The results of FIA Formula 3 Championship qualifying at Imola have been questioned after the chequered flag appeared early and drivers set laps after it. Ida Wood explains the situation
With two minutes and 16 seconds remaining of FIA F3 qualifying on Friday, the chequered flag appeared on screens showing the session, and the light panels on the pit straight were changed to red, indicating the session had stopped. Some drivers aborted flying laps and returned to the pitlane as soon as they were informed of the chequered flag and red flag panels, while others continued and improved their position.
Formula Scout understands those negatively affected queried with the stewards whether the qualifiying classification could be reviewed, and the results taken from when the session ended early rather than when the clock reached zero.
In Appendix H of the FIA’s International Sporting Code it states “the flag should be waved at the start line when it has been decided to stop a practice session or the race” and that “during practice, all cars shall immediately reduce speed and proceed slowly back to their respective pits” once a red flag has been shown. This is repeated in F3’s 2022 sporting regulations.
This would mean that all drivers were required to finish their session early with two minutes still on the clock, but those session-stopping signals were then removed and the physical chequered flag was only waved at the scheduled end of qualifying.
Trident’s Roman Stanek was the first to be displayed the chequered flag on a completed lap, and he was provisionally on pole position. He then got shuffled out of the top 10 once others completed their latest laps, and he was the first to go around again and put himself on pole again.
His team-mate Zane Maloney had the chequered flag displayed after he put in a lap good enough for 15th, but also did another tour and knocked Stanek off pole position.
Other drivers who jumped up the order after being displayed with the chequered flag twice included Prema’s Jak Crawford, who rose from 18th to third, ART Grand Prix’s Victor Martins who went from 15th to sixth, and Charouz Racing System’s Francesco Pizzi who went from 21st to 17th.
Martins told Formula Scout about his confusion and frustration over the situation: “I had to abort my first lap of the run because I saw the red light in the straight. Then the team told me the time was still running, so I went for another lap.”
After the provisional qualifiying classification was issued and then queried, F3’s race director Claro Ziegahn put out a statement.
“With 2m16s remaining qualifying time, due to a malfunction of the system, the start lights as well as the pit exit lights were switched to red and the results on television were marked as if the session was finished. After being visible for a period of time the start lights went off again,” it said.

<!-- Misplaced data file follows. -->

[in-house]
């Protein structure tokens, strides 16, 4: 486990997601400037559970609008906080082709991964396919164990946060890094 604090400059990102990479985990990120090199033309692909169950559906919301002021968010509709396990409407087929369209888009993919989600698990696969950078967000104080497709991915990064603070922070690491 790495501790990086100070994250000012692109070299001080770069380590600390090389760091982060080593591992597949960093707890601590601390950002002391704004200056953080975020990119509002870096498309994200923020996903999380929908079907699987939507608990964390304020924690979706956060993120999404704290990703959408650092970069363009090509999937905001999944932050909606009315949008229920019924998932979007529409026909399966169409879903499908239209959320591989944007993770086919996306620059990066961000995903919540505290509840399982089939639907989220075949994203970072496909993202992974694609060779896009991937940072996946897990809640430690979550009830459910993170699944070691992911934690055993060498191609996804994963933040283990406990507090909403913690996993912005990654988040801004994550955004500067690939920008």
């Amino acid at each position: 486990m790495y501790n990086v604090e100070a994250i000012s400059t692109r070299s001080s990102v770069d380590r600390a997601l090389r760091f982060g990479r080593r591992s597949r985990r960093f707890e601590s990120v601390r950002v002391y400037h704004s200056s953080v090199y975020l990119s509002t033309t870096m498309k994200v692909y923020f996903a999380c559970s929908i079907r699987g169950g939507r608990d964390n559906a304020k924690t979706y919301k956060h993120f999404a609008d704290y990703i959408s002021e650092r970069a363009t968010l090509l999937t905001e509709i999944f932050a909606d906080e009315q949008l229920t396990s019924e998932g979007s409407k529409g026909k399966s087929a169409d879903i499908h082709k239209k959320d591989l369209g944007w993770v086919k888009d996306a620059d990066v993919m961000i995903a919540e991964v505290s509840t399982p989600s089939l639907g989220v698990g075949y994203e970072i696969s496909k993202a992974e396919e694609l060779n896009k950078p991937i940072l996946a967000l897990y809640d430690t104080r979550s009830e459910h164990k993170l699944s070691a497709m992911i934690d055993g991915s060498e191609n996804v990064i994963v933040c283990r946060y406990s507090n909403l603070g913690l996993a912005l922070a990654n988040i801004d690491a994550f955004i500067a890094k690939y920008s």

“The chequered flag, however, was only waved later by the marshal at the control line at 16:36, after the entire scheduled duration of 30 minutes had elapsed.
“The behavior of the majority of drivers and teams must be expressly acknowledged and appreciated, because they interpreted the red lights as a signal to abandon their attempts to achieve a fast lap and returned to the pit lane at reduced speed.”
In regards to querying the result, the statement added that one of the written rules is now just a recommendation, although it is not clear in Appendix H or the series regulations where that is explicitely stated.
“However, the FIA International Sporting Code, its appendices and the sporting regulations indicate the official signal for the end of a practice session is in the form of a waved black-and-white chequered flag at the line. In addition, a recommendation exists to supplement this flag with red start lights at the start line.
“The illuminated red lights only have a regulatory meaning in combination with either a red flag or the checkered flag as described in the FIA recommendations for start light signals. It must be stressed again, that this is a recommendation only. All laptimes achieved up to the point of the checkered flag are therefore valid and should be taken into account in the drawing up the classification.
“The FIA would like to make it clear that this unfortunate confusion should not be used as a basis for ignoring the signaling lights in the future. On the contrary, the FIA takes the opportunity to compliment the behavior of the drivers and to consider them as an example of safe driving conduct. However, it must also be pointed out, that the drivers who did not slow down, in this case did not violate any regulations.”
This event follows controversy during Formula 2’s round in Jeddah last month, where conflicting messages from race control and lights and signals being displayed on track led to Dennis Hauger being told to enter a closed pitlane while leading the race and earning himself a subsequent drive-through penalty for his action. His Prema team unsuccessfully appealed the penalty. In this instance it was detailed that signals displayed on-track supersede radio messages between race control and the teams.